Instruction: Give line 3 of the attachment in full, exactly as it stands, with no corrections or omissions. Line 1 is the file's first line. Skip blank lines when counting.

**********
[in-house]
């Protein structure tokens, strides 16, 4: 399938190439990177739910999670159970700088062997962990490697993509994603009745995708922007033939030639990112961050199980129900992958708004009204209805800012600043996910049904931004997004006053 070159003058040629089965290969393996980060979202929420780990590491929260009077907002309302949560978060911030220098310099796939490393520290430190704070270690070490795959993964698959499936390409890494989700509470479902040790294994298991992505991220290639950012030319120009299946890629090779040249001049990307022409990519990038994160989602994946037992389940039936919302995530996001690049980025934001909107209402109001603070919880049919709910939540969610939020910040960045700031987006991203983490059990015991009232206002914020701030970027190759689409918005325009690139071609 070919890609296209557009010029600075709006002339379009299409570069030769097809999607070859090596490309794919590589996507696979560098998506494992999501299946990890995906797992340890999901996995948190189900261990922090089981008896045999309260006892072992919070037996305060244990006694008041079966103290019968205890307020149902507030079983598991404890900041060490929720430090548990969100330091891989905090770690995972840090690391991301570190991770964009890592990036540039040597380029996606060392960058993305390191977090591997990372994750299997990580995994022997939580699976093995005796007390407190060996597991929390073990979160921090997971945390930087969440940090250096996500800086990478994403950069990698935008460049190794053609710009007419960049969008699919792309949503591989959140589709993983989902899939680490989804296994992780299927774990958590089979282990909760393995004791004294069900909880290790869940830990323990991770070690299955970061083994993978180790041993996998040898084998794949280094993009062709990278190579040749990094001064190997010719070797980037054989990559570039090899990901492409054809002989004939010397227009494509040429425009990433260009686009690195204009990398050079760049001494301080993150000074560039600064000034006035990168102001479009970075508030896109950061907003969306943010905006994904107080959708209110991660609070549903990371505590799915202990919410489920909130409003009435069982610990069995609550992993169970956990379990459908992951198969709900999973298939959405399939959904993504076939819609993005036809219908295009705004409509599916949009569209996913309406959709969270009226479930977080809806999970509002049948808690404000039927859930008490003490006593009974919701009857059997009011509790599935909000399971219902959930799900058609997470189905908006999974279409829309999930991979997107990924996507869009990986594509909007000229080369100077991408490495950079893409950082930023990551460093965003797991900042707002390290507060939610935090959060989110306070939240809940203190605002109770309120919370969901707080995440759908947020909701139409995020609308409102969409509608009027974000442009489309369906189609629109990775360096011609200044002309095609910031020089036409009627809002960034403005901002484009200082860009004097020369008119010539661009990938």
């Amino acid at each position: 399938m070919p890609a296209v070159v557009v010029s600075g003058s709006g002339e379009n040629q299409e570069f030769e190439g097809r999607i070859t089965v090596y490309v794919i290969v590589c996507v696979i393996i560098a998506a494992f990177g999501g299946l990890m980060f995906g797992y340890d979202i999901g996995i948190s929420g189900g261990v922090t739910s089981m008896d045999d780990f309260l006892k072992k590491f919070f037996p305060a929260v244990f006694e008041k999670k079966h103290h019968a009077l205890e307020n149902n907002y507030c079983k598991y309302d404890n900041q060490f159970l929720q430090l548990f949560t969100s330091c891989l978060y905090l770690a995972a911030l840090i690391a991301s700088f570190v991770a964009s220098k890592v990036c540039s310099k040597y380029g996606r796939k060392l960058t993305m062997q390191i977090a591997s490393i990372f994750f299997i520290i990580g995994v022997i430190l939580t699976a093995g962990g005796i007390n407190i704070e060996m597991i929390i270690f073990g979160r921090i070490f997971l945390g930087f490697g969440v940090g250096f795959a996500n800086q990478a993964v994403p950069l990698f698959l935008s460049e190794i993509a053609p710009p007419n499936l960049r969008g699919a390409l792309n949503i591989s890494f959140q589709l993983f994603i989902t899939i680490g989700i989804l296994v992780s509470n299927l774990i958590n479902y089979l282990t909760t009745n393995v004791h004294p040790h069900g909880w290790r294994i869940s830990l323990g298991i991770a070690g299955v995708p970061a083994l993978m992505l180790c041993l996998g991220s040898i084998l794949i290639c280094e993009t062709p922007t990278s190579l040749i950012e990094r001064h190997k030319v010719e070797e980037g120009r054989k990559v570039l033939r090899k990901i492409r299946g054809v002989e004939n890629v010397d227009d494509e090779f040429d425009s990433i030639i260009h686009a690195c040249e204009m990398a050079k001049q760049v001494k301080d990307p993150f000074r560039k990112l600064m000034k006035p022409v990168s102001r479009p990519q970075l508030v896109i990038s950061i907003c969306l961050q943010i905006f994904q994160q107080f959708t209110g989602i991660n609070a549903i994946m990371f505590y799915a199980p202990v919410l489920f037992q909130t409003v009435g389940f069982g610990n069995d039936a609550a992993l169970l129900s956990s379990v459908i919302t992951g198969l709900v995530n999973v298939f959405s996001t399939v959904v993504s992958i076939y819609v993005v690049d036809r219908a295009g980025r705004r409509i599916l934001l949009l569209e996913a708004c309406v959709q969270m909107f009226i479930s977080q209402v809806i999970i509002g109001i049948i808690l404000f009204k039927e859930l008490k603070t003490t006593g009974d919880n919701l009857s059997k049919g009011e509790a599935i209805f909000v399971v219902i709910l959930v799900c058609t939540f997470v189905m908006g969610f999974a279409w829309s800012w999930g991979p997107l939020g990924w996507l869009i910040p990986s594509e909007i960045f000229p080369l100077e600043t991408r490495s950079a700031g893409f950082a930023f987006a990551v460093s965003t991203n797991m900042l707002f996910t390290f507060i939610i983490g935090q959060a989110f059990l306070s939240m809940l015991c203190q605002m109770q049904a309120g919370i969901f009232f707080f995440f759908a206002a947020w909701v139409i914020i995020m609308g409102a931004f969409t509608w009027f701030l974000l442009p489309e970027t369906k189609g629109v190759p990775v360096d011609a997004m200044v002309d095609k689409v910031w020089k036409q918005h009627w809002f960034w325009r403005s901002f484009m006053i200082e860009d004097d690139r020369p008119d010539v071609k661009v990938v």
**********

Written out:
């Amino acid at each position: 399938m070919p890609a296209v070159v557009v010029s600075g003058s709006g002339e379009n040629q299409e570069f030769e190439g097809r999607i070859t089965v090596y490309v794919i290969v590589c996507v696979i393996i560098a998506a494992f990177g999501g299946l990890m980060f995906g797992y340890d979202i999901g996995i948190s929420g189900g261990v922090t739910s089981m008896d045999d780990f309260l006892k072992k590491f919070f037996p305060a929260v244990f006694e008041k999670k079966h103290h019968a009077l205890e307020n149902n907002y507030c079983k598991y309302d404890n900041q060490f159970l929720q430090l548990f949560t969100s330091c891989l978060y905090l770690a995972a911030l840090i690391a991301s700088f570190v991770a964009s220098k890592v990036c540039s310099k040597y380029g996606r796939k060392l960058t993305m062997q390191i977090a591997s490393i990372f994750f299997i520290i990580g995994v022997i430190l939580t699976a093995g962990g005796i007390n407190i704070e060996m597991i929390i270690f073990g979160r921090i070490f997971l945390g930087f490697g969440v940090g250096f795959a996500n800086q990478a993964v994403p950069l990698f698959l935008s460049e190794i993509a053609p710009p007419n499936l960049r969008g699919a390409l792309n949503i591989s890494f959140q589709l993983f994603i989902t899939i680490g989700i989804l296994v992780s509470n299927l774990i958590n479902y089979l282990t909760t009745n393995v004791h004294p040790h069900g909880w290790r294994i869940s830990l323990g298991i991770a070690g299955v995708p970061a083994l993978m992505l180790c041993l996998g991220s040898i084998l794949i290639c280094e993009t062709p922007t990278s190579l040749i950012e990094r001064h190997k030319v010719e070797e980037g120009r054989k990559v570039l033939r090899k990901i492409r299946g054809v002989e004939n890629v010397d227009d494509e090779f040429d425009s990433i030639i260009h686009a690195c040249e204009m990398a050079k001049q760049v001494k301080d990307p993150f000074r560039k990112l600064m000034k006035p022409v990168s102001r479009p990519q970075l508030v896109i990038s950061i907003c969306l961050q943010i905006f994904q994160q107080f959708t209110g989602i991660n609070a549903i994946m990371f505590y799915a199980p202990v919410l489920f037992q909130t409003v009435g389940f069982g610990n069995d039936a609550a992993l169970l129900s956990s379990v459908i919302t992951g198969l709900v995530n999973v298939f959405s996001t399939v959904v993504s992958i076939y819609v993005v690049d036809r219908a295009g980025r705004r409509i599916l934001l949009l569209e996913a708004c309406v959709q969270m909107f009226i479930s977080q209402v809806i999970i509002g109001i049948i808690l404000f009204k039927e859930l008490k603070t003490t006593g009974d919880n919701l009857s059997k049919g009011e509790a599935i209805f909000v399971v219902i709910l959930v799900c058609t939540f997470v189905m908006g969610f999974a279409w829309s800012w999930g991979p997107l939020g990924w996507l869009i910040p990986s594509e909007i960045f000229p080369l100077e600043t991408r490495s950079a700031g893409f950082a930023f987006a990551v460093s965003t991203n797991m900042l707002f996910t390290f507060i939610i983490g935090q959060a989110f059990l306070s939240m809940l015991c203190q605002m109770q049904a309120g919370i969901f009232f707080f995440f759908a206002a947020w909701v139409i914020i995020m609308g409102a931004f969409t509608w009027f701030l974000l442009p489309e970027t369906k189609g629109v190759p990775v360096d011609a997004m200044v002309d095609k689409v910031w020089k036409q918005h009627w809002f960034w325009r403005s901002f484009m006053i200082e860009d004097d690139r020369p008119d010539v071609k661009v990938v």